In August of 2001, I started my freshman year of college at Brandeis University, a small liberal arts school located 9 miles outside of Boston in the small town of Waltham, Massachusetts. On move-in day, unpacking was the first order of business. I opened suitcases, helped my mom make my bed, and, once my parents left campus, organized my stacks of romance novels onto the shelves that lined the wall over my desk.
I remember my randomly-assigned roommate gawking at my shelves and sweetly remarking, “you don’t have any room for your textbooks.” Undeterred, I continued stacking my books - nothing would do but that they comply with my personal bookshelf organizational system - and replied, just as sweetly, “I’ll just pile my textbooks on the floor.” With that, I grabbed my current book, stuck it in my bag, and headed off to the welcome barbecue.
I left the barbecue early that night because I had the flu on move-in day, and promised my mom I would rest. When I opened the door to my dorm room - sick, missing home, and terrified that leaving the first-night-of-college festivities early would label me a loser for the next 4 years - I saw my books. And I felt better. I had a fever, and there were parties right outside my window that I was too sick to attend, but spending that first night of college ensconced in a romance novel, with all the rest of my favorite books lined up on the shelf next to me made me feel better. It made me feel like me.
My subsequent three Brandeis move-in days were far less stressful than that anxiety-provoking first experience - you really have to be a Brandeis grad to understand the frenzied mystique of Freshman Move-In Day - but my routine rarely varied. My books were always the first things out of my suitcase. Only when my romance novel collection was smiling down at me from the shelves did the room start to feel like mine.
This unusual habit followed me through one year in the law school dorms, and into my very first grown-up New York City apartment, and the two that followed. Though a brand-new apartment always felt a little strange and unfamiliar at first, once I lined up my books, I felt like I had made my mark.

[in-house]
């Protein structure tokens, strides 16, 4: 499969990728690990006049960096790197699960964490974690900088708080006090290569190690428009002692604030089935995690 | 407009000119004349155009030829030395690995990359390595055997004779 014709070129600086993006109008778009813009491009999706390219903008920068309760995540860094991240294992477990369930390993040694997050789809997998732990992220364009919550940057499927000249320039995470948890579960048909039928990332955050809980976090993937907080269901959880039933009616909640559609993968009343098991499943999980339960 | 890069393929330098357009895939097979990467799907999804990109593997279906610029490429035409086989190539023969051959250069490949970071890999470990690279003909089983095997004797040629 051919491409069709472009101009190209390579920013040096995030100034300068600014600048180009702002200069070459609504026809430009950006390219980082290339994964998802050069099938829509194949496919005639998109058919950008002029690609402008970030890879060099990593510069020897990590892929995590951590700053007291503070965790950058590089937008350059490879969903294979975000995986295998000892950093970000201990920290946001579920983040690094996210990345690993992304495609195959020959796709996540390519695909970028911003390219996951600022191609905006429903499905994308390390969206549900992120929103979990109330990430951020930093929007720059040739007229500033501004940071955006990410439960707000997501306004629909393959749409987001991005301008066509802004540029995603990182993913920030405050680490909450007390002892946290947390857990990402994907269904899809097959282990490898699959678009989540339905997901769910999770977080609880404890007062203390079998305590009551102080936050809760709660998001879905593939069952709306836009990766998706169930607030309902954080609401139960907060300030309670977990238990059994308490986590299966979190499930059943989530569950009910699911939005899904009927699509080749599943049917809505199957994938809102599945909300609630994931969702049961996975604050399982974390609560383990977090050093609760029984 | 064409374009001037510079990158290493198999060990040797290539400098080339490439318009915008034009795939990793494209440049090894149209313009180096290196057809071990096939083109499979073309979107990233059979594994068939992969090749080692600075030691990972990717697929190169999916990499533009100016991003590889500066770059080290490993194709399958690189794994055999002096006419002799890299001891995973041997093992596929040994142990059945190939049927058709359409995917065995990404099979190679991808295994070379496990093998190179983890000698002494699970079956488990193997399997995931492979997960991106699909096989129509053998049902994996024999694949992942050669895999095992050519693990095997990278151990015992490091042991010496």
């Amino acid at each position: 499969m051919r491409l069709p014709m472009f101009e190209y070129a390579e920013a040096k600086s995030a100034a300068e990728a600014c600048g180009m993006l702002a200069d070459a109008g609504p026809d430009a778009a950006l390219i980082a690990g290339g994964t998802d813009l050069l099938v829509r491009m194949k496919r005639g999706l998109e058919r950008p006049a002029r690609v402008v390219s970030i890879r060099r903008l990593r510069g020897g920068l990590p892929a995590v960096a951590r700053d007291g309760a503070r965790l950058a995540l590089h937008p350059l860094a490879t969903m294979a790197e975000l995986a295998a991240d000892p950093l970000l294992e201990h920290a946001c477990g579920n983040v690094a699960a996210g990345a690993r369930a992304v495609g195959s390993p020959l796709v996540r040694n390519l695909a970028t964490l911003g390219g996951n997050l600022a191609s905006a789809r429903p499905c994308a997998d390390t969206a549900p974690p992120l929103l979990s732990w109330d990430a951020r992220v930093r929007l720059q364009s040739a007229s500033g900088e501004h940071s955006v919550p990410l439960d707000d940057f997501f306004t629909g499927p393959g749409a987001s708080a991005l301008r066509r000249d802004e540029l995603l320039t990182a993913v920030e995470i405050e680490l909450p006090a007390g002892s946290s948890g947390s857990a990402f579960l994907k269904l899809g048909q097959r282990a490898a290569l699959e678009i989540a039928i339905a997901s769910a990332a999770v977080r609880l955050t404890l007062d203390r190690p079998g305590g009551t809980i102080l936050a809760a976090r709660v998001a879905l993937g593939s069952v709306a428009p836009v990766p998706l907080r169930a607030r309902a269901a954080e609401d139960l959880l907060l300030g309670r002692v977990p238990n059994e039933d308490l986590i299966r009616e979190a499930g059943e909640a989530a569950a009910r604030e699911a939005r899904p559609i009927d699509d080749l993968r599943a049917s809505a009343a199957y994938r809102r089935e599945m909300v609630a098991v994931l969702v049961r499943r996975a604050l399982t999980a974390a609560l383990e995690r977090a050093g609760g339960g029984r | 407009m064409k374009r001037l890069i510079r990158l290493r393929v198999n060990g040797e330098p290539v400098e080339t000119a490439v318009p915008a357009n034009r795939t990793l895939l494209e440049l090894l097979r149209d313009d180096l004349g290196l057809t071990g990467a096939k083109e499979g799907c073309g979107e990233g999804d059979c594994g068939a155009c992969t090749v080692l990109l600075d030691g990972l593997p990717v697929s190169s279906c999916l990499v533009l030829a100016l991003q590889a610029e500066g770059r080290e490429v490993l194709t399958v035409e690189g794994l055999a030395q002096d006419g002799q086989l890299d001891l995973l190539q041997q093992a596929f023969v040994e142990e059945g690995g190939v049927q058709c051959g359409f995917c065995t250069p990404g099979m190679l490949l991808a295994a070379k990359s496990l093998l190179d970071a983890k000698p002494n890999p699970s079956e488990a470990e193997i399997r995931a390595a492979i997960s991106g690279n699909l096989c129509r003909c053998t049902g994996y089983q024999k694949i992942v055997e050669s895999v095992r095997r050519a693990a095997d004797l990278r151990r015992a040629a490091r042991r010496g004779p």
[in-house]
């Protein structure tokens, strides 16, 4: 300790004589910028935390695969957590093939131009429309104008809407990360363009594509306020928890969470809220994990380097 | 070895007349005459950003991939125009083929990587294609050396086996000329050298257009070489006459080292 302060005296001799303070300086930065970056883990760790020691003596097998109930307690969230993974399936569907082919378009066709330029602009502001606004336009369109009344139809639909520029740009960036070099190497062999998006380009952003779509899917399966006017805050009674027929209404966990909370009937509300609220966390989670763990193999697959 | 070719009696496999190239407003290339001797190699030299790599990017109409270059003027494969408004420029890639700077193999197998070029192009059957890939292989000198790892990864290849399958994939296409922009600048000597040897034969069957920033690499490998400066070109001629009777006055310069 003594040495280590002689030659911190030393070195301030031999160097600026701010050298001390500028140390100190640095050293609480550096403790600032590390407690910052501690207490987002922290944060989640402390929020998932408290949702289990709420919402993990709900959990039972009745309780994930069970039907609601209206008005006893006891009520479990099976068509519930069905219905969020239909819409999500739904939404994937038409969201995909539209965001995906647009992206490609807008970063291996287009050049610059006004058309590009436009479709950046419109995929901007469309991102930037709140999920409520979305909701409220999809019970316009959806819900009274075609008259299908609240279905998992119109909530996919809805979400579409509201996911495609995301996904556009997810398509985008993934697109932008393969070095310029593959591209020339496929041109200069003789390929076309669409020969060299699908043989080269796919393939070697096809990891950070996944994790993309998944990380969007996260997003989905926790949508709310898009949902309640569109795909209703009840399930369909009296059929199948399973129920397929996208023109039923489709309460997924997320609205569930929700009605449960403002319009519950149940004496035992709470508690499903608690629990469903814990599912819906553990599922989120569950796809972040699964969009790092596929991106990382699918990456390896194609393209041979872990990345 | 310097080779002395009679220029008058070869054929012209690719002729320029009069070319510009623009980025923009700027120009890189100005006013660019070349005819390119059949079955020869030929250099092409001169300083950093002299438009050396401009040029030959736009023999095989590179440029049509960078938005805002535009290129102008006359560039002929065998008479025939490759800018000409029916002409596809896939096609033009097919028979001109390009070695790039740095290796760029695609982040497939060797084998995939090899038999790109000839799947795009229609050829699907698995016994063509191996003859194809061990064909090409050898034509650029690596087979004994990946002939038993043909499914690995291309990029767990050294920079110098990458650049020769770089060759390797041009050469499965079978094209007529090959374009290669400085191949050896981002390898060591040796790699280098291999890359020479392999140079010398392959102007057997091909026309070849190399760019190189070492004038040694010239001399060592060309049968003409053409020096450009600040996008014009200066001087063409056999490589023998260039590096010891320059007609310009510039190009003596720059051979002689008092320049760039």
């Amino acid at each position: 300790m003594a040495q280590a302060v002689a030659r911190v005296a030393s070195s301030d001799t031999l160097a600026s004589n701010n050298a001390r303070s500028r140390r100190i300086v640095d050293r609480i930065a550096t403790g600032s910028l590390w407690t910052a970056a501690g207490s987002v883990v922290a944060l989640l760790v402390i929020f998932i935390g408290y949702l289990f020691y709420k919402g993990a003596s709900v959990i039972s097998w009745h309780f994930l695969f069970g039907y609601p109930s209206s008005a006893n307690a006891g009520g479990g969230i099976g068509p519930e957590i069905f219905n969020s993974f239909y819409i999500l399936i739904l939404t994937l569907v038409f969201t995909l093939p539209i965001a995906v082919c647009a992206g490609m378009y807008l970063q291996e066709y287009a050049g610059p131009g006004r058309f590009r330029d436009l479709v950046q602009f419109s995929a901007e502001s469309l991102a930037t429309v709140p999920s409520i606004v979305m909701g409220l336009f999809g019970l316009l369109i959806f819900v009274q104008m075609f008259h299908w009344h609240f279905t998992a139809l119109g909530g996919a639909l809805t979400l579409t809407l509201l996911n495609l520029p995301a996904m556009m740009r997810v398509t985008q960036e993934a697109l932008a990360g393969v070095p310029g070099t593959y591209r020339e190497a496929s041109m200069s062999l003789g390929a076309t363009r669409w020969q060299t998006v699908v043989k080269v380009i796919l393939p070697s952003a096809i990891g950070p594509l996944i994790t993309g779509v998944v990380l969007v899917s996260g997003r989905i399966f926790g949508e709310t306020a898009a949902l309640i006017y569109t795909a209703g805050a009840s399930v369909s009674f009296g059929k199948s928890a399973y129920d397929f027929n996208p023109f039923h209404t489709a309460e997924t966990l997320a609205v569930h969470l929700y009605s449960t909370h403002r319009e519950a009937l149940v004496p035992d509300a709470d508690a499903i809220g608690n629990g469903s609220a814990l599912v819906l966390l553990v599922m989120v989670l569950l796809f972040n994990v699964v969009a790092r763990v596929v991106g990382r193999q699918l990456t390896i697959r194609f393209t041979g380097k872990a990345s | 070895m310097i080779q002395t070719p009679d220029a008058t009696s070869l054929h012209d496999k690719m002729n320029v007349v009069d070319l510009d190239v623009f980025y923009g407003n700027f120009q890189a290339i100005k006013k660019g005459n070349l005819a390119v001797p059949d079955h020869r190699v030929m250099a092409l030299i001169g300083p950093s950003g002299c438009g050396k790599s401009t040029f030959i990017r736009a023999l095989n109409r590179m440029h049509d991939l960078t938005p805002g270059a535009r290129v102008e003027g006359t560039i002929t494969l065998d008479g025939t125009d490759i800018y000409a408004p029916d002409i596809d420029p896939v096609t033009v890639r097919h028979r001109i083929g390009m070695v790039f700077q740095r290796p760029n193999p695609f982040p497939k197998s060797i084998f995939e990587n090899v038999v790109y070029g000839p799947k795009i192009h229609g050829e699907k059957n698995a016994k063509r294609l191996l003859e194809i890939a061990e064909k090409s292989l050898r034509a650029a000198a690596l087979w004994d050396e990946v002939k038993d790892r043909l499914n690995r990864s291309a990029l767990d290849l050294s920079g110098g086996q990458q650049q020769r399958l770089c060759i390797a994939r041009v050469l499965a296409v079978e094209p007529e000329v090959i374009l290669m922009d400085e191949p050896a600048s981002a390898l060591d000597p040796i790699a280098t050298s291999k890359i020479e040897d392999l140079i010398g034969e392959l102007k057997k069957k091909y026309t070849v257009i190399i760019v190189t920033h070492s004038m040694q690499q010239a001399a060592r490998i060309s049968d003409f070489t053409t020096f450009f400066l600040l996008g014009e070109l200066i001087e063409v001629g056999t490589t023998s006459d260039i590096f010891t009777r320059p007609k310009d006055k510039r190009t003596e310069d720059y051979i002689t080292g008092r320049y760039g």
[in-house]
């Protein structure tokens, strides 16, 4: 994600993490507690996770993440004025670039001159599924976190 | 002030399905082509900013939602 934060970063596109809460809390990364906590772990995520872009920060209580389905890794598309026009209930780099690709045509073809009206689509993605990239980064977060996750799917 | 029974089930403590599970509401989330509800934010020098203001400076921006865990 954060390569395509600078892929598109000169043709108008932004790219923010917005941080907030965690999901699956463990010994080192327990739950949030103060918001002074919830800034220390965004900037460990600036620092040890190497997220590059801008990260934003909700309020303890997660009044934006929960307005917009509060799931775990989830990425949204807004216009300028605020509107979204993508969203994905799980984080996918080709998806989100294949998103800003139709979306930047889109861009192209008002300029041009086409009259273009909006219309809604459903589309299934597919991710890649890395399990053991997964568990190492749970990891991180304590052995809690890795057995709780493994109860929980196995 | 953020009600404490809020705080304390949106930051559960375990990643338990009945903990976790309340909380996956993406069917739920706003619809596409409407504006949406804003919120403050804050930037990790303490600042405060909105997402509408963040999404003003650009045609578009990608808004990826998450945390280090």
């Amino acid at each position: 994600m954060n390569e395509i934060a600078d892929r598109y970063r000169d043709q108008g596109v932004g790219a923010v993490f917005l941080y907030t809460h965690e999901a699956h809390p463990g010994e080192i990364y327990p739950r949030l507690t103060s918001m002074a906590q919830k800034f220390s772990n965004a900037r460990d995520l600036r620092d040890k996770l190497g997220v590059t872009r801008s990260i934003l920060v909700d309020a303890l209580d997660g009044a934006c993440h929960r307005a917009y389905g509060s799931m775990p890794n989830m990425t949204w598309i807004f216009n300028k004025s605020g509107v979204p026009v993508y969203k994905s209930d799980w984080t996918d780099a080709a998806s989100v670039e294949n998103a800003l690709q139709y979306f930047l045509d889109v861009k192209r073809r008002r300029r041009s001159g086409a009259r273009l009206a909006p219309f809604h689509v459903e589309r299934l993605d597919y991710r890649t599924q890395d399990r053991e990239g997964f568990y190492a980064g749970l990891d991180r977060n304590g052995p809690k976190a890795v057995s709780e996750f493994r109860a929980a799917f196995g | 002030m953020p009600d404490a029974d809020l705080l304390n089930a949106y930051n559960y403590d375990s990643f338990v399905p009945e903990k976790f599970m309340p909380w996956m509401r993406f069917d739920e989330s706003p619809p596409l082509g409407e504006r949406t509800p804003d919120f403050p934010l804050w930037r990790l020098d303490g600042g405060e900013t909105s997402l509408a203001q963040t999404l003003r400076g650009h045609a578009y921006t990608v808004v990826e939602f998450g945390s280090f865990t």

In what was perhaps the most lengthy transition of my adult life, shortly before I got married, I started moving my things into the apartment I currently share with my husband David. Anyone who has been through the transition of dating-to-engaged-to-married will understand what I mean. For 2 months I was living in one apartment (mine), had most of my things in another apartment (his), and had wedding presents scattered at various locations between Pittsburgh and Manhattan.
One day, about 6 weeks before our wedding, I found myself pondering whether I would ever again in this lifetime have all my stuff in one single location. Never one to brood for too long, I decided the time had come to move my books. It took two suitcases and two 25-block trips to move them all, but an hour later I was sitting on the floor of the apartment we would share, surrounded by 2-foot high stacks of books, and nowhere to put them.
Focused, driven, and determined to succeed, I proceeded to clear off every single bookshelf in the living room, and replace the contents with my book collection; 3 rows deep on every shelf, and ruthlessly organized. When I was finished I stepped back, admired my romance novel collection that had grown considerably since my freshman year of college, and started to feel at home in the apartment that would soon be mine. I knew before that day, of course, that I was marrying an amazing man - my soul mate and most cherished friend - but when he came in the door that night, found my books taking up absolutely all available living room shelf space in his tiny Manhattan apartment, and said only “what should we watch first on TV?” I fell in love all over again.
That was a year and a half ago, and my books still live on (ALL of) our living room shelves. They are the first thing I see when I walk in to our apartment, and they have been the happy catalyst for many a dinner conversation where friends of ours have wondered how many there are (I’ve never counted), why there seem to only be 2 authors represented (there are more than 2, but any books by Nora Roberts or Susan Elizabeth Phillips get the honor of the first row; the other authors are farther back), and whether I could offer a suggestion (PLEASE read the Brides Quartet by Nora Roberts).
My books offer comfort during transition, give solace in times of distress, and are endlessly entertaining. I have learned from them to be comfortable with who I am, and, strangely enough, how to be my very best self, and I am incredibly lucky to have married someone who lets me be exactly me. As we continue building a life together, there is much about the future that we don’t know, but no matter what happens, I know I am going to be just fine because home is where David is. And where my books are.